Nations Gather for Final U.N. Arms Trade Treaty Negotiations
New York – Negotiators from around 150 countries gather in New York on Monday for a final push to hammer out a binding international treaty to end unregulated conventional arms sales, a pact that a powerful U.S. pro-gun lobby is urging Washington to reject. Arms control campaigners and human rights advocates say one person every minute dies worldwide as a result of armed violence, and that a treaty is needed to halt the uncontrolled flow of weapons and ammunition that they argue helps fuel wars, atrocities and rights abuses.
The U.N. General Assembly voted in December to relaunch negotiations this week on what could become the first global treaty to regulate the world’s $70 billion trade for all conventional weapons – from naval ships, tanks and attack helicopters to handguns and assault rifles – after a drafting conference in July 2012 collapsed because the United States, then Russia and China, wanted more time.
Delegates to the July conference said that Washington had wanted to push the issue past the November 2012 presidential election, though the administration of President Barack Obama denied that. The current negotiations will run through March 28. The United States says it wants a strong treaty. But Obama is under pressure from the powerful National Rifle Association (NRA), the leading U.S. pro-gun group, to block the pact. The group has vowed to torpedo the convention’s Senate ratification if Washington backs it at the United Nations.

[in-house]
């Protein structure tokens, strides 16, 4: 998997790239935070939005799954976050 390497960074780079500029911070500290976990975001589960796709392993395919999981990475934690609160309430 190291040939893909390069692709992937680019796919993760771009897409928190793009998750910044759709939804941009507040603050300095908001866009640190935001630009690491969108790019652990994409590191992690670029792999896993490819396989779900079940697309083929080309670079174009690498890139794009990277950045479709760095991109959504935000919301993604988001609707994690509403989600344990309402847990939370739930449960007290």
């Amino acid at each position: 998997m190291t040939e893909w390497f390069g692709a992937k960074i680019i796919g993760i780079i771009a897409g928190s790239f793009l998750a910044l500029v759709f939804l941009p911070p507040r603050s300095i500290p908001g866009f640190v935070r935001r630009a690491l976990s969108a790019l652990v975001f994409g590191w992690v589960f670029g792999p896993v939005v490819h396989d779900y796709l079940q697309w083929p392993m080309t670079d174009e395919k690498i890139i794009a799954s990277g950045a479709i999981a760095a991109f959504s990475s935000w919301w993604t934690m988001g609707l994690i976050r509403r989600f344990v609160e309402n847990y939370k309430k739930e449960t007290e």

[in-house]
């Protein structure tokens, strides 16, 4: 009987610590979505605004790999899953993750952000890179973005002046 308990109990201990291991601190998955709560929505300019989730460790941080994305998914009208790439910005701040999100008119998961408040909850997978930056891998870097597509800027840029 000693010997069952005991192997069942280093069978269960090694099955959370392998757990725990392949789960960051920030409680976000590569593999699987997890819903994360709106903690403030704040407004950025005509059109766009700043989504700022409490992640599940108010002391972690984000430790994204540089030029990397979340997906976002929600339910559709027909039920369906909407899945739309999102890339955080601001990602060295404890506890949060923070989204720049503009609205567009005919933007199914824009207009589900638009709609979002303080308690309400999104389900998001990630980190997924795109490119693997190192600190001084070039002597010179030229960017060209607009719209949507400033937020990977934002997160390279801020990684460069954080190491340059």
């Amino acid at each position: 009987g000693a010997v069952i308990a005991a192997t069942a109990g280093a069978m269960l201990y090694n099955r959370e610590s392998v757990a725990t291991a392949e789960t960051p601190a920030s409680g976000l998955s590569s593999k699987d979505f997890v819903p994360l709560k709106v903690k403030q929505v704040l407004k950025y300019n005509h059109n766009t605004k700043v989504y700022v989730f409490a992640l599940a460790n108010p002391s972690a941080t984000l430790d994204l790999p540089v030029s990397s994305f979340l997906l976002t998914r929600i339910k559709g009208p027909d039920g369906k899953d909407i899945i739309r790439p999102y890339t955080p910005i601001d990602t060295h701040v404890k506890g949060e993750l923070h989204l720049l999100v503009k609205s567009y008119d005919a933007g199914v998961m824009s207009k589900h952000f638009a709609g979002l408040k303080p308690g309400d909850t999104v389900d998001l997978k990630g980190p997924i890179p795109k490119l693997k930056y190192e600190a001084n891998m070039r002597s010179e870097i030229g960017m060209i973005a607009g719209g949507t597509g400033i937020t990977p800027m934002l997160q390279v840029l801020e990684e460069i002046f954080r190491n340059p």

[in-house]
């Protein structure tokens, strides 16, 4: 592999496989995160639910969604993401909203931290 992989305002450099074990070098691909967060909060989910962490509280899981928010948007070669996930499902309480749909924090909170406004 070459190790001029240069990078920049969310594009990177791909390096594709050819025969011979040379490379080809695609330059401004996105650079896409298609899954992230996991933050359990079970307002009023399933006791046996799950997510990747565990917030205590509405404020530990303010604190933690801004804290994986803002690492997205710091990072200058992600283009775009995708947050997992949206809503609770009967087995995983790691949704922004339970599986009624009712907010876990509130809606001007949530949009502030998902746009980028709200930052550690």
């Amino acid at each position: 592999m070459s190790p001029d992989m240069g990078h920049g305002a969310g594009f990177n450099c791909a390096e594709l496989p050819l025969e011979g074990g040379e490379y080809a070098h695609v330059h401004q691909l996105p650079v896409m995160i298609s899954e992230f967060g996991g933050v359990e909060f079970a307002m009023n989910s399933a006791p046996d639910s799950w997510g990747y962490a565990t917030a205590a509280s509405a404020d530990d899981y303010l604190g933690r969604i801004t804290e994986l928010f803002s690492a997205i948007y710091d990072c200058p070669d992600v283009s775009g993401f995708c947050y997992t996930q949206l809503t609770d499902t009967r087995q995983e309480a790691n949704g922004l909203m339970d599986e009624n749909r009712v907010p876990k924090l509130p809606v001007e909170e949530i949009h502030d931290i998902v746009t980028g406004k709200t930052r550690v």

U.S. Secretary of State John Kerry voiced conditional support for the treaty on Friday, saying Washington was “steadfast in its commitment to achieve a strong and effective Arms Trade Treaty that helps address the adverse effects of the international arms trade on global peace and stability. But he repeated that the United States – the world’s No. 1 arms manufacturer – would not accept a treaty that imposed new limits on U.S. citizens’ right to bear arms, a sensitive political issue in the United States.
The NRA has dismissed suggestions that a December U.S. school shooting massacre in Connecticut bolstered the case for a global arms pact. It has also warned that the treaty would undermine U.S. citizens’ right to own guns, a position that supporters of the treaty say is false. The American Bar Association, an attorneys’ lobbying group, last month disputed the NRA position, saying in a paper “ratification of the treaty would not infringe upon rights guaranteed by the Second Amendment.” (Reuters)